As a pair of armed robbers bound and gag a security guard to steal dozens of ancient artefacts from the Olympia museum in Greece, Channel 4 News goes hot on the trail of the illicit antiquities trade.
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"It has become an organised crime business," said Richard Ellis. A former Scotland Yard detective who set up the Metropolitan Police's Art and Antiques Squad, the specialist art and antiquities crime investigator has worked on the recovery of some of the world's most famous paintings, including Edvard Munch's The Scream.
But despite receiving far less attention than the more glamorous trade in stolen art, the business of illicit and stolen antiquities is fast rivalling its better-known cousin in terms of cost and scale.
Experts now say that with increasing economic collapse in some of the world's most ancient civilisations, the trade is likely to continue to boom.
The latest known theft to have taken place only happened this morning, when two armed robbers broke into an Olympia Museum and made off with between 60 to 70 bronze and clay pottery objects. They tied up and gagged the female security guard before using hammers to smash display cases and grab the loot.
That followed the theft last month of a Picasso and a Mondrian from the capital's National Gallery. Today's incident prompted the culture minister, Pavlos Geroulanos, to tender his resignation, amid outcry that the nation's priceless treasures were no longer safe in state hands.
Now, Mr Ellis told Channel 4 News, "the incentive is there to make money in Greece". And they may well begin a life which sees them travel from the poorer hands of the lowly thieves who broke into the museum to reach the lucrative shores of London or New York, and in some cases, find themselves auctioned off for tens of millions of dollars.
"I am sure the current economic situation is Greece is triggering people to become more active," Mr Ellis said. "I would expect these objects are going to get moved. It's a transitional country for other stolen goods, and they can go west or east."
While experts say it is almost impossible to estimate the true cost of the trade in illicit antiquities, some say costs can vary between $50 million to $1 billion.
According to Mr Ellis, many are looted or excavated by poorer local people looking to make some fast yet small amounts of cash, before being sold on to intermediaries.
The real mark up, he says, comes in the stage after that, after they have been passed on to dealers. From here they can end up in auction houses or with private collectors, having changed hands for millions of dollars.
In some cases, Mr Ellis said, collectors are aware they are trading in illegal goods, despite a rise in 'due dilligence' to establish the provenance of items.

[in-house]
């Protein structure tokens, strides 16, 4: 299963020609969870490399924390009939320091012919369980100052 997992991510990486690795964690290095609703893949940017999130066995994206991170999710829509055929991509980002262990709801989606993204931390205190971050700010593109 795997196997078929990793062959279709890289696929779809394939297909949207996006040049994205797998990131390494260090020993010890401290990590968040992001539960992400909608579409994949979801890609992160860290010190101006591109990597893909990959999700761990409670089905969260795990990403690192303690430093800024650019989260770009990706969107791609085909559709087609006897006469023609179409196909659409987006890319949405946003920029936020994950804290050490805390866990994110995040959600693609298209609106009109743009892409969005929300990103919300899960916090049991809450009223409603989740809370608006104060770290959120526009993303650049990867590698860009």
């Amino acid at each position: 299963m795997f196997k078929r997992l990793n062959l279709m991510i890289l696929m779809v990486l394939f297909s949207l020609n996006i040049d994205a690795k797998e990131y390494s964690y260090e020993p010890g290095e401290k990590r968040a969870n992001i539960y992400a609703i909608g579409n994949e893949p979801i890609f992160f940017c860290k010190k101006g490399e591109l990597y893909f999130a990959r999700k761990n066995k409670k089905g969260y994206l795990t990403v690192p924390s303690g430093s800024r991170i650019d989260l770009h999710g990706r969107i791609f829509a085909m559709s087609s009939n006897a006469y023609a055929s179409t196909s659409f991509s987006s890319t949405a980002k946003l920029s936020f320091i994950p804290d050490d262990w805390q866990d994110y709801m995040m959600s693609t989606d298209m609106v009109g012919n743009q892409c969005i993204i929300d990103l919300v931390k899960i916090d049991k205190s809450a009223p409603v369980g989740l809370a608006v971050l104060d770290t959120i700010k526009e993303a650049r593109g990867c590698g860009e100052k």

For other experts, it is no surprise that it is Egypt and Greece which have seen high-profile cases of antiquities theft.
Christos Tsirogiannis, a researcher in illicit antiquities and repatriation cases at Cambridge University, and a former archeologist with the Greek police squad, told Channel 4 News: "All the countries that are in decline, with financial problems, and yet hosted ancient civilisations, such as Greece, Italy and Egypt - they are going to see big problems.
"In Greece, this is connected with the financial situation. We will have more of such things coming up in the next few months.
"The people who stole this are uneducated people with no money, who are not aware it will be difficult to give these objects to the market as they are recorded, and there are pictures of them.
"They do it for money, but they are not aware it will be really difficult to get rid of them."
"The incentive is there to make money in Greece." Richard Ellis, art theft expert
It may be the case that some of them end up in refrigeration trucks transporting food in order to be smuggled across borders, through Turkey and the former Yugoslavia, before reaching Europe where they are likely to fetch up a higher price.
Another popular route for other goods illegally seized or excavated from Asia, Mr Tsirogiannis said, is aboard ships to Italy. From there they may make their way to Switzerland, and from there, he said, they may be laundered in auctions in London and New York before being sold to private museums and collectors.
Investigators are still working to establish the value of the theft - the second case of high-value art robbery to take place from a Greek museum this year.
Thymios Kotzias, the mayor of Olympia, told Greek radio that the stolen items were of "incalculable" value.
Police set up roadblocks around the museum following the incident. A police statement said: "According to the results of the investigation so far, unknown persons, this morning at about 7.34am, immobilised the guard of the museum and removed bronze and clay from the displays, as well as a gold ring."
The museum, which is around 200 miles west of Athens, is next to the site where the ancient Olympics were held. It holds some of Greece's most prized antiquities including many connected to the original games.